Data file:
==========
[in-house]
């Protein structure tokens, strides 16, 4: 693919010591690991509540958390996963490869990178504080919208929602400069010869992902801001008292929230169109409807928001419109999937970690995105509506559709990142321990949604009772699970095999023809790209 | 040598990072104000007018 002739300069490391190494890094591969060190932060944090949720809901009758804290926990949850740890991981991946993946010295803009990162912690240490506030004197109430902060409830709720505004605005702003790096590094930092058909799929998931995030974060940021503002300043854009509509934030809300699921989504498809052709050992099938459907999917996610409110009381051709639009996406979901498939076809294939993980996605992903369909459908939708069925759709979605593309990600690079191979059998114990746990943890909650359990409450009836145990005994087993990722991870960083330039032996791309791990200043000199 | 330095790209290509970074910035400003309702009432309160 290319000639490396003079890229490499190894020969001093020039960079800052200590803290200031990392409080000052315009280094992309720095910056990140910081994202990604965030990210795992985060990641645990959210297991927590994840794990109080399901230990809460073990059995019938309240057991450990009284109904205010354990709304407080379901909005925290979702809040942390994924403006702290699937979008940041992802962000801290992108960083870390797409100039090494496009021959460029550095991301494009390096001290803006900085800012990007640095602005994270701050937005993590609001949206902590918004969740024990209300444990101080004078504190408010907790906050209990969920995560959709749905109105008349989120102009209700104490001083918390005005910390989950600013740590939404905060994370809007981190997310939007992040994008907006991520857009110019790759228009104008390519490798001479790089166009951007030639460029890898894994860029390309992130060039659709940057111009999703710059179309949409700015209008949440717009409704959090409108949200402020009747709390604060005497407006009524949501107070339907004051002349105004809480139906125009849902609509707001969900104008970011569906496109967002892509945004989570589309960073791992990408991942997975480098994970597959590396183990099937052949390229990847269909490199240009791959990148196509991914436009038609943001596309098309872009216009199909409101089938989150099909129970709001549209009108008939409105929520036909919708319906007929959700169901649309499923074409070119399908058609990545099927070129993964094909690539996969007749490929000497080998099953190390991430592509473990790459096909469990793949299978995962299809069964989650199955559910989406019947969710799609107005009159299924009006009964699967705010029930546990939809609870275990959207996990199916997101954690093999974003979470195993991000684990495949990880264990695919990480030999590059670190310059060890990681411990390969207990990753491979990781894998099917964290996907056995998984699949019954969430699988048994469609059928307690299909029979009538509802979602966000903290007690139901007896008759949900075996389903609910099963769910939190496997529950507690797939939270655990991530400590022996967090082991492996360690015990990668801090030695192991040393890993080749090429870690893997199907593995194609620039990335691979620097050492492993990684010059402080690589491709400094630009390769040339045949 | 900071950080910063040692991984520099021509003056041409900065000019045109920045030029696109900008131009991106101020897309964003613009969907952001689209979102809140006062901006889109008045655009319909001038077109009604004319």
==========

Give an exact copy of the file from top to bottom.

[in-house]
């Protein structure tokens, strides 16, 4: 693919010591690991509540958390996963490869990178504080919208929602400069010869992902801001008292929230169109409807928001419109999937970690995105509506559709990142321990949604009772699970095999023809790209 | 040598990072104000007018 002739300069490391190494890094591969060190932060944090949720809901009758804290926990949850740890991981991946993946010295803009990162912690240490506030004197109430902060409830709720505004605005702003790096590094930092058909799929998931995030974060940021503002300043854009509509934030809300699921989504498809052709050992099938459907999917996610409110009381051709639009996406979901498939076809294939993980996605992903369909459908939708069925759709979605593309990600690079191979059998114990746990943890909650359990409450009836145990005994087993990722991870960083330039032996791309791990200043000199 | 330095790209290509970074910035400003309702009432309160 290319000639490396003079890229490499190894020969001093020039960079800052200590803290200031990392409080000052315009280094992309720095910056990140910081994202990604965030990210795992985060990641645990959210297991927590994840794990109080399901230990809460073990059995019938309240057991450990009284109904205010354990709304407080379901909005925290979702809040942390994924403006702290699937979008940041992802962000801290992108960083870390797409100039090494496009021959460029550095991301494009390096001290803006900085800012990007640095602005994270701050937005993590609001949206902590918004969740024990209300444990101080004078504190408010907790906050209990969920995560959709749905109105008349989120102009209700104490001083918390005005910390989950600013740590939404905060994370809007981190997310939007992040994008907006991520857009110019790759228009104008390519490798001479790089166009951007030639460029890898894994860029390309992130060039659709940057111009999703710059179309949409700015209008949440717009409704959090409108949200402020009747709390604060005497407006009524949501107070339907004051002349105004809480139906125009849902609509707001969900104008970011569906496109967002892509945004989570589309960073791992990408991942997975480098994970597959590396183990099937052949390229990847269909490199240009791959990148196509991914436009038609943001596309098309872009216009199909409101089938989150099909129970709001549209009108008939409105929520036909919708319906007929959700169901649309499923074409070119399908058609990545099927070129993964094909690539996969007749490929000497080998099953190390991430592509473990790459096909469990793949299978995962299809069964989650199955559910989406019947969710799609107005009159299924009006009964699967705010029930546990939809609870275990959207996990199916997101954690093999974003979470195993991000684990495949990880264990695919990480030999590059670190310059060890990681411990390969207990990753491979990781894998099917964290996907056995998984699949019954969430699988048994469609059928307690299909029979009538509802979602966000903290007690139901007896008759949900075996389903609910099963769910939190496997529950507690797939939270655990991530400590022996967090082991492996360690015990990668801090030695192991040393890993080749090429870690893997199907593995194609620039990335691979620097050492492993990684010059402080690589491709400094630009390769040339045949 | 900071950080910063040692991984520099021509003056041409900065000019045109920045030029696109900008131009991106101020897309964003613009969907952001689209979102809140006062901006889109008045655009319909001038077109009604004319």